The project Michael was working on before he died
Shortly before his death, Michael told Kirsty Young TV that he hoped a period of music hiatus would “result in something spectacular” and she later wrote of their interview that she thought he “had a lot of hope that good things were to come”. Unfortunately, that was not to be the case. Although he featured on a few singles in his later years, he hadn’t released an album of new material since his fifth album Patience in 2004.
However, he had been working on one project before his death – the documentary Freedom, which was re-released in cinemas in June and featured material from his discussion with Young. Directed by Michael himself alongside his longtime friend David Austin, as well as spotlighting his music, it’s also a deeply personal and moving account of the star’s struggles with his sexuality, fame and bosses. industry, as well as his grief over the death of his first love, Anselmo Feleppa, who had AIDS, and his mother from cancer. However, he doesn’t really address the more turbulent period of his later years.
Michael talks about being a teenager and his “desperate ambition to be famous and to be loved and respected”, in the film, but then goes on to discuss his struggles with the spotlight: “I am aware of the need for a character, and my actual character that I’m not really ready to give.”
Gavin’s book also details those struggles, charting the star’s transformation from shy and awkward Georgios Kyriacos Panayiotou into the superstar he became. It also delves into Michael’s self-destructive nature.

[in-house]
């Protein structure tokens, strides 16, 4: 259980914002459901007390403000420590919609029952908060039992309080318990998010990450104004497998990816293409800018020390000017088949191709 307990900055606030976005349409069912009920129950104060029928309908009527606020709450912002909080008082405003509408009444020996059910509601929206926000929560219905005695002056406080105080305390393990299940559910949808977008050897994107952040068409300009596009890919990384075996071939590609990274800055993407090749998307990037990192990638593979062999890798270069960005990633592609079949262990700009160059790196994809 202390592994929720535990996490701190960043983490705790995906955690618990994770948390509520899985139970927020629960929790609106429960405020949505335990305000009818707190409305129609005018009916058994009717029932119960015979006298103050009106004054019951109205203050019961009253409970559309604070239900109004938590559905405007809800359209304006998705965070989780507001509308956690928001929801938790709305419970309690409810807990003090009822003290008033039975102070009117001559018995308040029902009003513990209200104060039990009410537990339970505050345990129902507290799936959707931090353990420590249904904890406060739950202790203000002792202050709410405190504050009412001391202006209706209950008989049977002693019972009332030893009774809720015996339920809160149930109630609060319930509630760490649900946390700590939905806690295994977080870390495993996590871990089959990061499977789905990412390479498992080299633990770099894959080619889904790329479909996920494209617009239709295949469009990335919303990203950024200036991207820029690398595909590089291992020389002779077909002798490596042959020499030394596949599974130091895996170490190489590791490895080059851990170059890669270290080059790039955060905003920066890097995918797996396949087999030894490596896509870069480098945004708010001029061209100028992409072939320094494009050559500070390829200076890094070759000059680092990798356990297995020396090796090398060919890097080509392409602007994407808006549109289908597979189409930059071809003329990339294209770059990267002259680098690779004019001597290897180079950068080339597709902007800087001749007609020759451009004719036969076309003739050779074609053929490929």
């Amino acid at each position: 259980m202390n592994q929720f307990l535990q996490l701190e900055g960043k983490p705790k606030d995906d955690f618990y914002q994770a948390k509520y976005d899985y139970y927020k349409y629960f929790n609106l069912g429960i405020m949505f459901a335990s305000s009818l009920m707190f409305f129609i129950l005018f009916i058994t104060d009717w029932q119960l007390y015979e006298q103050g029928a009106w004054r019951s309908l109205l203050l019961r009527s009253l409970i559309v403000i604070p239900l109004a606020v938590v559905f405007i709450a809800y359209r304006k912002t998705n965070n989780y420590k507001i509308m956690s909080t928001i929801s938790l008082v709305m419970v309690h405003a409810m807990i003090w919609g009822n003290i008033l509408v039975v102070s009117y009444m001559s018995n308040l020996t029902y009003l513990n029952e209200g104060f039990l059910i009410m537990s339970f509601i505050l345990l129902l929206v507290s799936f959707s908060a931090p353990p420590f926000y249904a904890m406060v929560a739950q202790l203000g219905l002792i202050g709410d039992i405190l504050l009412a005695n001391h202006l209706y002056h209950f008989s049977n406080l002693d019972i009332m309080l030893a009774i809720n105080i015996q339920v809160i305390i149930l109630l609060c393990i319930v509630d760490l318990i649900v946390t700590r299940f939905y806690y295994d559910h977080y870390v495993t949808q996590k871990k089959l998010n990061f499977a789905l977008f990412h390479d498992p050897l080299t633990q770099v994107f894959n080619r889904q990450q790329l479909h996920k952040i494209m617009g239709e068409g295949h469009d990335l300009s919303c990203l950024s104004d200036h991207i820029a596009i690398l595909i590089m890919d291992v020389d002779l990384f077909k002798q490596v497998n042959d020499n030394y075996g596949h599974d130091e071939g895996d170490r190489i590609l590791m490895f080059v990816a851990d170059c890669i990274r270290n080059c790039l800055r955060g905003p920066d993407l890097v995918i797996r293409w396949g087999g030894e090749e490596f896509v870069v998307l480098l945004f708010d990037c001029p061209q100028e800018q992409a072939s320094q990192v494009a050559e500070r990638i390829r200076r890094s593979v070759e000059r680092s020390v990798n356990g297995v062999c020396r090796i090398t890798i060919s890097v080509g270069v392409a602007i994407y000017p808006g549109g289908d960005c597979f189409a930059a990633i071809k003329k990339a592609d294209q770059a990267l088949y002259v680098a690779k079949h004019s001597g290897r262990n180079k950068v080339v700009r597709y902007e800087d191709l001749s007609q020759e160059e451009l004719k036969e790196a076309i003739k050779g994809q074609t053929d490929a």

“George had a lot less joy being George Michael than we had in George Michael”
He says he wanted to tell Michael’s story honestly. “I’m fascinated by both the bright, shining, triumphant moments of lives and the really depressed moments of lives. And I think artists like George – and all of us, but especially artists of that depth – are defined by everything that happened to them.”
Michael was “tortured” for much of his life, Gavin says. “I found that George had a lot less fun being George Michael than we had in George Michael. And that is the case with so many superstar lives.”
The star also felt he was looked down upon, he says. “Unfortunately, the circumstances of George’s life were such that he put the press scandal on a silver platter and it was easy for people to perceive him, in my opinion, unkindly, as a spoiled superstar who had gone off the rails and destroyed all of his enormous privileges and achievements.
“And that’s not wrong. But what I tried to convey…is the fact that he was a human being underneath it all. He was a struggling guy who was struggling with the hatred of self to a high degree. The first half of George Michael’s life was to build and create the character of George Michael. The second half was to destroy him.
George Michael: A Life, by music biographer James Gavin, is available now. The George Michael Freedom Uncut documentary is also out now